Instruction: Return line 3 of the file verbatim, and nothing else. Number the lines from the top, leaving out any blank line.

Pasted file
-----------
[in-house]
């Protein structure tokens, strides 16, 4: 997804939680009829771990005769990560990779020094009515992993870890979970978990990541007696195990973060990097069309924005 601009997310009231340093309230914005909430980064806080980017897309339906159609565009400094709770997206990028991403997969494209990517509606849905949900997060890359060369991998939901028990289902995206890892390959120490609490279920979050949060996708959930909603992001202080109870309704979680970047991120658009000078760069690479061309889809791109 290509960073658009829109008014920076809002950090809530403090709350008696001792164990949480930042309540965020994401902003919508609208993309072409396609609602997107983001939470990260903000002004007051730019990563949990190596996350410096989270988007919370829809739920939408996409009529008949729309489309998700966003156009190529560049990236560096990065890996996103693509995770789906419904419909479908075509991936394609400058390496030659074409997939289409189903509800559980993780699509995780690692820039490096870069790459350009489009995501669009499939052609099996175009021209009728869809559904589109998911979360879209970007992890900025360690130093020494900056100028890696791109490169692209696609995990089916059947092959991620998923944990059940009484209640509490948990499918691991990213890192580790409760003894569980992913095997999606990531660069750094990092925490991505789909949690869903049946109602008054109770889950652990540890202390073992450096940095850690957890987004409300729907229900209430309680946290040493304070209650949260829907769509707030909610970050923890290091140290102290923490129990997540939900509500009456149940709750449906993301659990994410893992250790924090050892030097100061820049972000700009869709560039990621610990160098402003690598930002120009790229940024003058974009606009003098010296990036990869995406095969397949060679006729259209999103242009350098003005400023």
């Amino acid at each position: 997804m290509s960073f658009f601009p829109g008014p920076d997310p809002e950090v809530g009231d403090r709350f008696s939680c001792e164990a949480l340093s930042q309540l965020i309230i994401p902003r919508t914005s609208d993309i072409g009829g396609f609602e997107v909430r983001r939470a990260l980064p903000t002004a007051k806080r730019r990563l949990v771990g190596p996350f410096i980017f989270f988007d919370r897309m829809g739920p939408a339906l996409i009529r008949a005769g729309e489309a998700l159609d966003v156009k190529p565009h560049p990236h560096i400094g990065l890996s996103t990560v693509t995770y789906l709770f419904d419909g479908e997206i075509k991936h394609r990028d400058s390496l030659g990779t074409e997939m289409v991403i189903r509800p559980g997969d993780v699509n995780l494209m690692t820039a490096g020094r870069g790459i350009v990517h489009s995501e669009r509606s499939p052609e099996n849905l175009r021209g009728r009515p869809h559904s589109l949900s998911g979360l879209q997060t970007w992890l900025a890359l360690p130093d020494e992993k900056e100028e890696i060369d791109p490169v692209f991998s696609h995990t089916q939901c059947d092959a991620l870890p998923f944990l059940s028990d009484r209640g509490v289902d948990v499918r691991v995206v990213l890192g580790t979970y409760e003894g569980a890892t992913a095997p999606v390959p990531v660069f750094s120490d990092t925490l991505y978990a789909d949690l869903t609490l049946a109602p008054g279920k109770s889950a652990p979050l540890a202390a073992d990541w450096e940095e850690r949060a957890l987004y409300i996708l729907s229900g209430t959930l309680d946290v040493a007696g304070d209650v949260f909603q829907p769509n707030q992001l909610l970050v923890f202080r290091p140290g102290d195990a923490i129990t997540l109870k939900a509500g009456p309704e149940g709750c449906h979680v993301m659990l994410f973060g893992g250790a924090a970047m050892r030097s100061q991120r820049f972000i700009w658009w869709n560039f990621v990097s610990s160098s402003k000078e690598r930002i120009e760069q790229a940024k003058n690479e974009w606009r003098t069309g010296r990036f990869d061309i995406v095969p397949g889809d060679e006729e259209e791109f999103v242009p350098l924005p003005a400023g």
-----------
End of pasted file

């Amino acid at each position: 997804m290509s960073f658009f601009p829109g008014p920076d997310p809002e950090v809530g009231d403090r709350f008696s939680c001792e164990a949480l340093s930042q309540l965020i309230i994401p902003r919508t914005s609208d993309i072409g009829g396609f609602e997107v909430r983001r939470a990260l980064p903000t002004a007051k806080r730019r990563l949990v771990g190596p996350f410096i980017f989270f988007d919370r897309m829809g739920p939408a339906l996409i009529r008949a005769g729309e489309a998700l159609d966003v156009k190529p565009h560049p990236h560096i400094g990065l890996s996103t990560v693509t995770y789906l709770f419904d419909g479908e997206i075509k991936h394609r990028d400058s390496l030659g990779t074409e997939m289409v991403i189903r509800p559980g997969d993780v699509n995780l494209m690692t820039a490096g020094r870069g790459i350009v990517h489009s995501e669009r509606s499939p052609e099996n849905l175009r021209g009728r009515p869809h559904s589109l949900s998911g979360l879209q997060t970007w992890l900025a890359l360690p130093d020494e992993k900056e100028e890696i060369d791109p490169v692209f991998s696609h995990t089916q939901c059947d092959a991620l870890p998923f944990l059940s028990d009484r209640g509490v289902d948990v499918r691991v995206v990213l890192g580790t979970y409760e003894g569980a890892t992913a095997p999606v390959p990531v660069f750094s120490d990092t925490l991505y978990a789909d949690l869903t609490l049946a109602p008054g279920k109770s889950a652990p979050l540890a202390a073992d990541w450096e940095e850690r949060a957890l987004y409300i996708l729907s229900g209430t959930l309680d946290v040493a007696g304070d209650v949260f909603q829907p769509n707030q992001l909610l970050v923890f202080r290091p140290g102290d195990a923490i129990t997540l109870k939900a509500g009456p309704e149940g709750c449906h979680v993301m659990l994410f973060g893992g250790a924090a970047m050892r030097s100061q991120r820049f972000i700009w658009w869709n560039f990621v990097s610990s160098s402003k000078e690598r930002i120009e760069q790229a940024k003058n690479e974009w606009r003098t069309g010296r990036f990869d061309i995406v095969p397949g889809d060679e006729e259209e791109f999103v242009p350098l924005p003005a400023g």